“Captain, this is engineering,” Ocampo’s voice broke through her concentration. “Your…nuclear probe is ready. I call it the Little Shit.”

Jo allowed herself a smile. “Get ready to launch the Little Shit, then, Mr. Ocampo. On my signal.” She turned in her seat. “Mr. Chi, I want you to program and load a course for that thing ASAP.”

“But I’m—”

“I know you’ve got your hands full. Multitask, navigator. Send it back the way we came, then dip in whichever direction is down for our sleeper. Navigate back on stealth mode, and come up beneath her as quiet as a fucking mouse. Got it?”

“Got it, sir.”

“Then let’s show the Eisenhower our starboard broadside, Mr. Chi. Let’s open this girl up.”

The stars swung on the viewer as the Talon pivoted, bringing a full complement of her guns to bear. “This is not how I like to fight,” Jo whispered to herself. It wasn’t nearly sneaky enough. But it sometimes has to be done, the voice in her head reasoned, and she knew it was right.

“How are we doing on that torpedo bay?” she called.

“Six direct hits, but their shields are holding—although they’re down to 50%.”

“Keep pounding them until we get something through.”

Jo glanced to see how their sister ship—the Claw—was faring. Their shields were down to 30%, and nine of their seventeen guns had been taken out. Jo saw that the Eisenhower was holding the Talon off with one hand, but her full attention was on the Claw.

The Claw’s captain seemed to be pummeling away at a structure that Jo guessed must house a reactor—it was the only explanation that made sense given the ship design. “Swing us around to her starboard side, Mr. Chi. Let’s give the Claw a hand.”

“Aye, sir. By the way, sir, course is laid in for Little Shit.”

“Excellent, Mr. Chi.” She punched at the arm of her chair. “Mr. Ocampo, launch that probe when ready.”

“Ready and…launched, sir.”

Jo watched as they approached the Claw. Jo looked up and blinked, performing a handshake with the ship’s captain. He no doubt knew she was there, but now they had an open comm link. Jo used it.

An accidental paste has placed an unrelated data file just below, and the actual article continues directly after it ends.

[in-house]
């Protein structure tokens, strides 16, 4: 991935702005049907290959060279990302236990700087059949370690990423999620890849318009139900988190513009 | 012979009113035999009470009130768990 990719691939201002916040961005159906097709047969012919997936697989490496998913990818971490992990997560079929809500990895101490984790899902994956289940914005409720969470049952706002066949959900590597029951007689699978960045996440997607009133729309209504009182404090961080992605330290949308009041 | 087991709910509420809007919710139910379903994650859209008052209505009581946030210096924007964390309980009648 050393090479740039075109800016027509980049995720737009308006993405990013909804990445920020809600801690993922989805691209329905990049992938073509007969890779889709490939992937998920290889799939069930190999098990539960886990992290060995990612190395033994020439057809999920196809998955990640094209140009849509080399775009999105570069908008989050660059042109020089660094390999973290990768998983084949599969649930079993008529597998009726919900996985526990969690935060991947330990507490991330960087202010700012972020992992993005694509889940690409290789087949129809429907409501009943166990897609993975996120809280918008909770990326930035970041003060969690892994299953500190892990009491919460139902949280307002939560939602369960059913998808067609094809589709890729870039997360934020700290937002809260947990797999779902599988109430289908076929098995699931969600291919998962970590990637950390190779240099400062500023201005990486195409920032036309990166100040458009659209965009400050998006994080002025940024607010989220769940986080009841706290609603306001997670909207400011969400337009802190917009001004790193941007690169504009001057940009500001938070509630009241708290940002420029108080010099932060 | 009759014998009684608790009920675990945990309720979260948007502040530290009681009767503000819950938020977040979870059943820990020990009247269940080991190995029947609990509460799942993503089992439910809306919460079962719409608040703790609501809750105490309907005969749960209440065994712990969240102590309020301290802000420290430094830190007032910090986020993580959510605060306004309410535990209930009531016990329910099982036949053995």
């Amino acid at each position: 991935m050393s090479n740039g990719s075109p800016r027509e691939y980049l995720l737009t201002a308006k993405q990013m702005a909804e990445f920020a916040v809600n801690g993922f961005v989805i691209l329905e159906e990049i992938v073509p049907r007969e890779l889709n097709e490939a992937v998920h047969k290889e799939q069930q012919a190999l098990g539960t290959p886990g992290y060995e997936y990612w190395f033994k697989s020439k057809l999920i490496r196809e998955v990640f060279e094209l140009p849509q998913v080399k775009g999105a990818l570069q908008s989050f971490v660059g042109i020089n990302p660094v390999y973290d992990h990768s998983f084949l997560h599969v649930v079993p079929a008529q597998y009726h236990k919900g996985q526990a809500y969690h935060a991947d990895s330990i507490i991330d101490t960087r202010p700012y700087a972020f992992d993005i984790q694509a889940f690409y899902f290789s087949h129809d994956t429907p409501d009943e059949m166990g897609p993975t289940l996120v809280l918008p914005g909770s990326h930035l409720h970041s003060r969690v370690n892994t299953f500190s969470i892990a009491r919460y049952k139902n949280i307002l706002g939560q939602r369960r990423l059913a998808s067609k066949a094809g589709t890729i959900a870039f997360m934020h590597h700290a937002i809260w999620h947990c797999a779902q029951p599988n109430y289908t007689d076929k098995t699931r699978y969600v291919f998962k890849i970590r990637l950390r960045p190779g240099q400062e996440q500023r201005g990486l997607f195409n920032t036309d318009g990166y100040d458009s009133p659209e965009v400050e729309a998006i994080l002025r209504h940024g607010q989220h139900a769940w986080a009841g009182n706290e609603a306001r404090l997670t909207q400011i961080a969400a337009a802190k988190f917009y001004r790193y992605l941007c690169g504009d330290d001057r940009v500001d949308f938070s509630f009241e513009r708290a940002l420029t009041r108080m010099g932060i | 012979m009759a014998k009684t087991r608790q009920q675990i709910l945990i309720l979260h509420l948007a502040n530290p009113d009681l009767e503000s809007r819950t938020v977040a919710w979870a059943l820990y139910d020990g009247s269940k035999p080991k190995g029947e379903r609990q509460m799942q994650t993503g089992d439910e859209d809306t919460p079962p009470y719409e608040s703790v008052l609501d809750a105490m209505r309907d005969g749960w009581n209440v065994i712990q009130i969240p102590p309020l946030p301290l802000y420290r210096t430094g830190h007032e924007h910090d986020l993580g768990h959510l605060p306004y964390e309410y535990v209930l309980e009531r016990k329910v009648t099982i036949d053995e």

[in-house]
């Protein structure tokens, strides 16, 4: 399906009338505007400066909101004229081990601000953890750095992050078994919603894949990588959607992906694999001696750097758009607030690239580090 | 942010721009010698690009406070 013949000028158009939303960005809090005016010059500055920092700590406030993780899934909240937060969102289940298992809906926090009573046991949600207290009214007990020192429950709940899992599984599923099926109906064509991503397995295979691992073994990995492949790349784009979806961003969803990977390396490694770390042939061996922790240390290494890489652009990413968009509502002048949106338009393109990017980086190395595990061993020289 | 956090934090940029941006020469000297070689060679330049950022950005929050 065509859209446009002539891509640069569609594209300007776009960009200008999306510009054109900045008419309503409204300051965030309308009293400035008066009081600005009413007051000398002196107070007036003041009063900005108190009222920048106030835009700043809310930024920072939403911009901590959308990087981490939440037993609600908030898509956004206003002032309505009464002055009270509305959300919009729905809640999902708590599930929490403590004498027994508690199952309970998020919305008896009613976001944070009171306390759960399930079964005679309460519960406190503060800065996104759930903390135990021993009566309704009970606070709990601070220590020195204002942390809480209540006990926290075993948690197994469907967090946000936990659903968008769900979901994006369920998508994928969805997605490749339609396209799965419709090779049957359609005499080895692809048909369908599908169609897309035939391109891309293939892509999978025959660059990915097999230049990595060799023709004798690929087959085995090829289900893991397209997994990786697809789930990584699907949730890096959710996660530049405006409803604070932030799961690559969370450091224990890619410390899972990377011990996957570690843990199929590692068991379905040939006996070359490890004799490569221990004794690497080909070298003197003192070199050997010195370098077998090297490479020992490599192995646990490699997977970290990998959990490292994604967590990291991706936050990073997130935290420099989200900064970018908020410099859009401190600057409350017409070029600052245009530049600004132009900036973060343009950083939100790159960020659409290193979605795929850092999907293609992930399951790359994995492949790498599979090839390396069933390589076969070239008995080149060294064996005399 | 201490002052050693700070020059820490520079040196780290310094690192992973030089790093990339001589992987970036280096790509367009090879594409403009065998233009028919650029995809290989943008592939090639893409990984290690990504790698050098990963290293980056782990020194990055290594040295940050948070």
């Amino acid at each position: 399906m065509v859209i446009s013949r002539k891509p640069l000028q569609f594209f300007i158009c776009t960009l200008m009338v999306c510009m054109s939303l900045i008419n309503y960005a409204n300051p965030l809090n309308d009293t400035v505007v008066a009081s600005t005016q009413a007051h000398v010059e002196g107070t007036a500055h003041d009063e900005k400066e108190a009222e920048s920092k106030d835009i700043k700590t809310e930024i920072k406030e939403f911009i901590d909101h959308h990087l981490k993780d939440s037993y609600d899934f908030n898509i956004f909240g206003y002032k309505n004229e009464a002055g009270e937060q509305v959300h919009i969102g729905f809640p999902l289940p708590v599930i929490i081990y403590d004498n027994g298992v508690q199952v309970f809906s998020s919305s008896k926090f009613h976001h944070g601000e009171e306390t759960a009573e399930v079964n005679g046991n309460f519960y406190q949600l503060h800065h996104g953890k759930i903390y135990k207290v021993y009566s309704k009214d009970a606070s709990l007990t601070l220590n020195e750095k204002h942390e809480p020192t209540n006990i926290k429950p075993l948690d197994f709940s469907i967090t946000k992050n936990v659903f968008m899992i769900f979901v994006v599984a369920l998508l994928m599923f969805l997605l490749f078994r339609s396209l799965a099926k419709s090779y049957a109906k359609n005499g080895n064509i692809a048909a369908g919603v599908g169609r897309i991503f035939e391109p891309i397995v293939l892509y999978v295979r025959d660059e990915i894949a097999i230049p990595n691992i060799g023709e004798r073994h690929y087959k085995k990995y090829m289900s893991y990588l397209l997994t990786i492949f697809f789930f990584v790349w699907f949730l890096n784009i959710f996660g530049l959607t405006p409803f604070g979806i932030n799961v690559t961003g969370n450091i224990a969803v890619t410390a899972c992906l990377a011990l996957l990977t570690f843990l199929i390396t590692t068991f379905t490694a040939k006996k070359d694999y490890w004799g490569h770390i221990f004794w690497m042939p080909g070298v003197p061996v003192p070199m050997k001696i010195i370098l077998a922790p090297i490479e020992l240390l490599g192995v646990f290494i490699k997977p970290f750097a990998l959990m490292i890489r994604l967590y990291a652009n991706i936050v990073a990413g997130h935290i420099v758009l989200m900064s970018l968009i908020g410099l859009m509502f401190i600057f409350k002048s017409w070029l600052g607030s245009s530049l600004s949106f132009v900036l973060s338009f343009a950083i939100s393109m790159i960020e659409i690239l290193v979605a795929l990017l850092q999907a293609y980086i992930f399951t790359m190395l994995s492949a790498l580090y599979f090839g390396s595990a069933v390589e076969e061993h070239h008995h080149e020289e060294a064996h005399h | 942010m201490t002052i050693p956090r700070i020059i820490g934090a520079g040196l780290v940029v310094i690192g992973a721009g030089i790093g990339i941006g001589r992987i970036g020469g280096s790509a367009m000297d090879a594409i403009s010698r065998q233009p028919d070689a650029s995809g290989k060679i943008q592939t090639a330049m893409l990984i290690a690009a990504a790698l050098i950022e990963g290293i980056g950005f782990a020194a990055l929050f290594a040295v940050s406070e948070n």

—Main reactor.

“Mr. Ditka, give that reactor housing everything we’ve got—” Before she could finish, her screen erupted with blinding white energy, and she felt the Talon lurch and rumble beneath her. Her eyes darted over to tactical, and she saw the last thing she expected or hoped for—the Eisenhower was still intact. It was the Claw that had gone up in a spray of atoms.

“Shit,” Jo said out loud. That would mean one thing—the Eisenhower would now be turning the full barrage of their firepower on the Talon, and they were not in a strategically advantageous position. Far from it.

“Keep plugging at that reactor housing!” Jo yelled.

“Sir, debris from the Claw took out three of our guns.”

She jabbed at the arm of her chair. “Damage, Mr. Ocampo?”

“Still awaiting reports, sir. Looks like we need to seal off deck two—we’ve got hull breaches in two places. My men are on their way now. We’ll get patches in place as soon as I can get them into suits.”

“Damn damn damn…” Jo realized she was chewing on her nails, but she didn’t stop. “Think think think…” she told herself.

A patterned burst of laser fire sprayed out from the Eisenhower, pinpointing targets along the Talon’s hull.

“They’re targeting our guns, sir,” Ditka was yelling, though there was no reason for it. “Shields holding.”

Just then Jo heard a boom that reverberated along the Talon’s hull.

“What the fuck is that?” she asked.

“That…is an e-disruptor mine, set to go off in five…”

An electrical disruptor mine would take out their power—temporarily, but that didn’t matter. They only needed to get through their shields for a few seconds to polish them off. “All power to C-drive. Gun it, Mr. Chi, get us out of here!”

Chi’s eyes were wide as she punched away at her console. Jo heard the standard propulsion engines’ whine rise to a high-pitched whistle as they strained against physics to move them faster than was actually possible. Before the C-drive kicked in, however, there was the sound of metal striking metal that shook their hull, creating an ominous, metallic echo.

Then everything went dark.

Oblivion Flight

“Don’t engage C-drive until we’re well clear of the station,” Jeff ordered. “We don’t want to look like we’re running.” Danny had risked a lot to orchestrate their escape. He sure as hell didn’t want to mess it up.

“How soon would a merchant ship actually move to their C-drive?” Emma asked.

“I don’t know anything about merchant ships. But with military vessels, you want 500,000 kilometers out, just for safety. C-forces can buckle the hull of a ship or a station. I’ve seen it happen.”

“Begging your pardon, sir, my uncle had a transport business,” Commander Nira offered. “The designated safety margins are the same.”

“Okay, then. Light ’em up at 500,000K,” Jeff said.